This solemn group of posters teaching safety to British citizens comes from the archive of the Royal Society for the Prevention of Accidents. The images are from the Wellcome Library's website; I first saw them on the blog the Passion of Former Days.
The RoSPA displayed a series of its 20th-century posters in a 2012 exhibition, after rediscovering a small archive of them in an outbuilding. In the exhibition notes, RoSPA curators noted that the society, which dates back to World War I, focused on road safety and pedestrian awareness in the 1920s and 1930s (much like analogous American safety organizations).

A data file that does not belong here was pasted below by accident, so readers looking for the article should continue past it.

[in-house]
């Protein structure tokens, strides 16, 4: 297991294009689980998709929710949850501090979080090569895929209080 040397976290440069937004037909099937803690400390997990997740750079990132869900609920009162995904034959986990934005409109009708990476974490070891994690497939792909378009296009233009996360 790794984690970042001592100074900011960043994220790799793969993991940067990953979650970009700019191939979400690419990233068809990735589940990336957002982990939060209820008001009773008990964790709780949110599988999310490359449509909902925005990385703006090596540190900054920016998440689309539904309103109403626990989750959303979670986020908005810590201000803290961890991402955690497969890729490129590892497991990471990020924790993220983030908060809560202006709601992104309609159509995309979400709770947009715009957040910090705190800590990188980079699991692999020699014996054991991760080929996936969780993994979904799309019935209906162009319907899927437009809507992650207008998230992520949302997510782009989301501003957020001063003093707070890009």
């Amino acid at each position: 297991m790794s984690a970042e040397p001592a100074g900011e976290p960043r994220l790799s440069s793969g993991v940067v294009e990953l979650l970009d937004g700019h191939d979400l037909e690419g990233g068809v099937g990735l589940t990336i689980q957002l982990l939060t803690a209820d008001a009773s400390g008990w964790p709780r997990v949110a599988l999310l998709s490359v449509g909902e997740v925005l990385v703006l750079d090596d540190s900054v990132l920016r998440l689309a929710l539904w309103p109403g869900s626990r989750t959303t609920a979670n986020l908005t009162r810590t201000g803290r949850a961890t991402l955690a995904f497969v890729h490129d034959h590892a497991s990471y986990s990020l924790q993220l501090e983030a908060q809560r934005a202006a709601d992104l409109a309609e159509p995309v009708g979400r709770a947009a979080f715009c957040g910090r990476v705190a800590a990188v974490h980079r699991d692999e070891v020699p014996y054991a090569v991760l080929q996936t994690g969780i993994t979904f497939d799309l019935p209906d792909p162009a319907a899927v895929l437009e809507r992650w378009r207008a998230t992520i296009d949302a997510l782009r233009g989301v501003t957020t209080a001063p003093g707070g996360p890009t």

In the 1940s, wartime conditions, the RoSPA curators wrote, "made industrial safety a matter of national survival," and the society worked with the Ministry of Labour to produce and disseminate posters designed to minimize workplace accidents. Most of the posters below, designed by artist Leonard Cusden, are from this period and are aimed at factory workers.